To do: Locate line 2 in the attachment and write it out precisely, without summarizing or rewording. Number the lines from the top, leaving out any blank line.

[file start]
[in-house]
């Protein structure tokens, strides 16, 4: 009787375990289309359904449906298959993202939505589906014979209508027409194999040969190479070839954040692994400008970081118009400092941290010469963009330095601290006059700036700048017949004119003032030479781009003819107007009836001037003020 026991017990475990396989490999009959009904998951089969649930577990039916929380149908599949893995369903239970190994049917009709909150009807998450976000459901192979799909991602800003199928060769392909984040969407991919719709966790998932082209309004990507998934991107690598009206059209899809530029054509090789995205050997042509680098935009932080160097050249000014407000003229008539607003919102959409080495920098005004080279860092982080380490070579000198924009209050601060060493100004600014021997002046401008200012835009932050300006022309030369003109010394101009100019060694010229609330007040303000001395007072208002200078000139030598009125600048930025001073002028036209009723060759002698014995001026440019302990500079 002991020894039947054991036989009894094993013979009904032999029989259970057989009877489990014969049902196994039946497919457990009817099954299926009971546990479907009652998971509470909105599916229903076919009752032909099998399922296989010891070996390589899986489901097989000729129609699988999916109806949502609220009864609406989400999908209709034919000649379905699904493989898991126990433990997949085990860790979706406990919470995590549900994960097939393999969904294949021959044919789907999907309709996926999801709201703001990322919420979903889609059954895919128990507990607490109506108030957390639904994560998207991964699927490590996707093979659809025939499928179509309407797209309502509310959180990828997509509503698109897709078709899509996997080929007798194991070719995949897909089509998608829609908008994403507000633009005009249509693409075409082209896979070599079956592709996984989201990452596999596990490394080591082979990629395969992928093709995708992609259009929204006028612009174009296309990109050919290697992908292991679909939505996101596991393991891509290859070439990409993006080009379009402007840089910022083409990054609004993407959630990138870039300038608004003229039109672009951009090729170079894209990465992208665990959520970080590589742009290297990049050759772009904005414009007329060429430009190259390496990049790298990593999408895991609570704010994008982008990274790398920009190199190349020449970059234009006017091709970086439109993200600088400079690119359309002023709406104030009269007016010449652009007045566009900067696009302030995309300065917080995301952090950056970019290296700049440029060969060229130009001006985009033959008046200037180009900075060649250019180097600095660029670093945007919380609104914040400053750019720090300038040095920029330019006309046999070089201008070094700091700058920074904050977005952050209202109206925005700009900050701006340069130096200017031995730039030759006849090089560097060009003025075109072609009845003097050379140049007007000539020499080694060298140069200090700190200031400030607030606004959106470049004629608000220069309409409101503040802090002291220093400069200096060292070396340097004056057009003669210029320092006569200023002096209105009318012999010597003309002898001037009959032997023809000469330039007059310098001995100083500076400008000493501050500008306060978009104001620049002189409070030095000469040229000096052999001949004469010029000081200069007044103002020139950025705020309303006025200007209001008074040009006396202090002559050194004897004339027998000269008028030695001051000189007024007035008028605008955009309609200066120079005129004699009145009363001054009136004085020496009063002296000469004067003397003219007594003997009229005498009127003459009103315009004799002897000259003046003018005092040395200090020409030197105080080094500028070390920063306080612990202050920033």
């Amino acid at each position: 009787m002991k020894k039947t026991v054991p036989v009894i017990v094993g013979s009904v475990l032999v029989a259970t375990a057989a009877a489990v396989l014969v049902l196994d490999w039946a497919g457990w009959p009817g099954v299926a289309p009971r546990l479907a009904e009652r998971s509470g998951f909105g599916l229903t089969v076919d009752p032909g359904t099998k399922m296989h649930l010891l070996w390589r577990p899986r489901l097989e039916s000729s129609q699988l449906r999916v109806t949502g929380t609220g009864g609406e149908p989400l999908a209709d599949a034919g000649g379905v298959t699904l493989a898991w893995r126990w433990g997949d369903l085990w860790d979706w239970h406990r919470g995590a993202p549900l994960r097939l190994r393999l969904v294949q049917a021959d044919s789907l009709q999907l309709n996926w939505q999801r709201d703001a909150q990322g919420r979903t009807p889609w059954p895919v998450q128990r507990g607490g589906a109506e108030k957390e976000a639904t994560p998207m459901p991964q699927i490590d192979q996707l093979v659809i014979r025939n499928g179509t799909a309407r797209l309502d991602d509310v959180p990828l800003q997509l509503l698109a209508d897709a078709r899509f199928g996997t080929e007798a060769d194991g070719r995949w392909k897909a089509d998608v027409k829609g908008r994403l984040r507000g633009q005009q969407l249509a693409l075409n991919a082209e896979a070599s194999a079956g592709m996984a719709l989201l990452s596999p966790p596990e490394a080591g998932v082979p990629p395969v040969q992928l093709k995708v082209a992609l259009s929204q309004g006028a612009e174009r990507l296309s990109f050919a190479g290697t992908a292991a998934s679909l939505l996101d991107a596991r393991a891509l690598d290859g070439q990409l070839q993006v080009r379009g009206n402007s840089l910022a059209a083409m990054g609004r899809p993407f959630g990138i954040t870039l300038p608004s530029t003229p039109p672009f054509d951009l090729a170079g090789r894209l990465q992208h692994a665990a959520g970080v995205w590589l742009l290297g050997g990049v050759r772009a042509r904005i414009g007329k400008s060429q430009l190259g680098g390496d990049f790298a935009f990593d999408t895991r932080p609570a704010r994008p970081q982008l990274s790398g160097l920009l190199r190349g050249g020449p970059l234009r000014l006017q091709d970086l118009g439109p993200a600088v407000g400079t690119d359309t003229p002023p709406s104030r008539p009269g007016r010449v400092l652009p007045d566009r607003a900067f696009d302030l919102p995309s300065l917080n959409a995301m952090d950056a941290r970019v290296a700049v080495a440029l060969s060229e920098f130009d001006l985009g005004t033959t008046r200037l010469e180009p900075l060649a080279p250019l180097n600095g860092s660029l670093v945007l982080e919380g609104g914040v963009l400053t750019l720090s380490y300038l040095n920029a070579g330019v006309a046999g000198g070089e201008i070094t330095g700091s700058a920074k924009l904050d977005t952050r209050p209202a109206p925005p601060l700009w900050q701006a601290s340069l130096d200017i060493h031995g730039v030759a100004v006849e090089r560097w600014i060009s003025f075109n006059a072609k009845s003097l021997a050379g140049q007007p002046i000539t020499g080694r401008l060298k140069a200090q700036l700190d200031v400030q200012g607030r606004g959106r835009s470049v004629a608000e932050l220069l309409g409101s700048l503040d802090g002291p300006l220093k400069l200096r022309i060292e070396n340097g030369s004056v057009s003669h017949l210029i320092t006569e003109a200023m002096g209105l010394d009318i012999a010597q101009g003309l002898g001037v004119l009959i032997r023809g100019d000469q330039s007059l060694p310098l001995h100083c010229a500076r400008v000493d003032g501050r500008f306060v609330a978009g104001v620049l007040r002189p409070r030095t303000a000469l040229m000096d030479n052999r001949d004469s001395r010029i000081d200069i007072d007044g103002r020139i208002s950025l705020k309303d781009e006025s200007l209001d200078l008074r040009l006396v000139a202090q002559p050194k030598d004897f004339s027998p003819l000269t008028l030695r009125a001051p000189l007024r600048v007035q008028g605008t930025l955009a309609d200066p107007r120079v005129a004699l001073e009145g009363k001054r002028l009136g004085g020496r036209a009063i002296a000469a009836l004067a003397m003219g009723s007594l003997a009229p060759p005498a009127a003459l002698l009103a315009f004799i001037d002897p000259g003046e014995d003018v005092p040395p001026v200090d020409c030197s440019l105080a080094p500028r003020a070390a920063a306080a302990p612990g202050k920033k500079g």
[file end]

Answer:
């Protein structure tokens, strides 16, 4: 009787375990289309359904449906298959993202939505589906014979209508027409194999040969190479070839954040692994400008970081118009400092941290010469963009330095601290006059700036700048017949004119003032030479781009003819107007009836001037003020 026991017990475990396989490999009959009904998951089969649930577990039916929380149908599949893995369903239970190994049917009709909150009807998450976000459901192979799909991602800003199928060769392909984040969407991919719709966790998932082209309004990507998934991107690598009206059209899809530029054509090789995205050997042509680098935009932080160097050249000014407000003229008539607003919102959409080495920098005004080279860092982080380490070579000198924009209050601060060493100004600014021997002046401008200012835009932050300006022309030369003109010394101009100019060694010229609330007040303000001395007072208002200078000139030598009125600048930025001073002028036209009723060759002698014995001026440019302990500079 002991020894039947054991036989009894094993013979009904032999029989259970057989009877489990014969049902196994039946497919457990009817099954299926009971546990479907009652998971509470909105599916229903076919009752032909099998399922296989010891070996390589899986489901097989000729129609699988999916109806949502609220009864609406989400999908209709034919000649379905699904493989898991126990433990997949085990860790979706406990919470995590549900994960097939393999969904294949021959044919789907999907309709996926999801709201703001990322919420979903889609059954895919128990507990607490109506108030957390639904994560998207991964699927490590996707093979659809025939499928179509309407797209309502509310959180990828997509509503698109897709078709899509996997080929007798194991070719995949897909089509998608829609908008994403507000633009005009249509693409075409082209896979070599079956592709996984989201990452596999596990490394080591082979990629395969992928093709995708992609259009929204006028612009174009296309990109050919290697992908292991679909939505996101596991393991891509290859070439990409993006080009379009402007840089910022083409990054609004993407959630990138870039300038608004003229039109672009951009090729170079894209990465992208665990959520970080590589742009290297990049050759772009904005414009007329060429430009190259390496990049790298990593999408895991609570704010994008982008990274790398920009190199190349020449970059234009006017091709970086439109993200600088400079690119359309002023709406104030009269007016010449652009007045566009900067696009302030995309300065917080995301952090950056970019290296700049440029060969060229130009001006985009033959008046200037180009900075060649250019180097600095660029670093945007919380609104914040400053750019720090300038040095920029330019006309046999070089201008070094700091700058920074904050977005952050209202109206925005700009900050701006340069130096200017031995730039030759006849090089560097060009003025075109072609009845003097050379140049007007000539020499080694060298140069200090700190200031400030607030606004959106470049004629608000220069309409409101503040802090002291220093400069200096060292070396340097004056057009003669210029320092006569200023002096209105009318012999010597003309002898001037009959032997023809000469330039007059310098001995100083500076400008000493501050500008306060978009104001620049002189409070030095000469040229000096052999001949004469010029000081200069007044103002020139950025705020309303006025200007209001008074040009006396202090002559050194004897004339027998000269008028030695001051000189007024007035008028605008955009309609200066120079005129004699009145009363001054009136004085020496009063002296000469004067003397003219007594003997009229005498009127003459009103315009004799002897000259003046003018005092040395200090020409030197105080080094500028070390920063306080612990202050920033």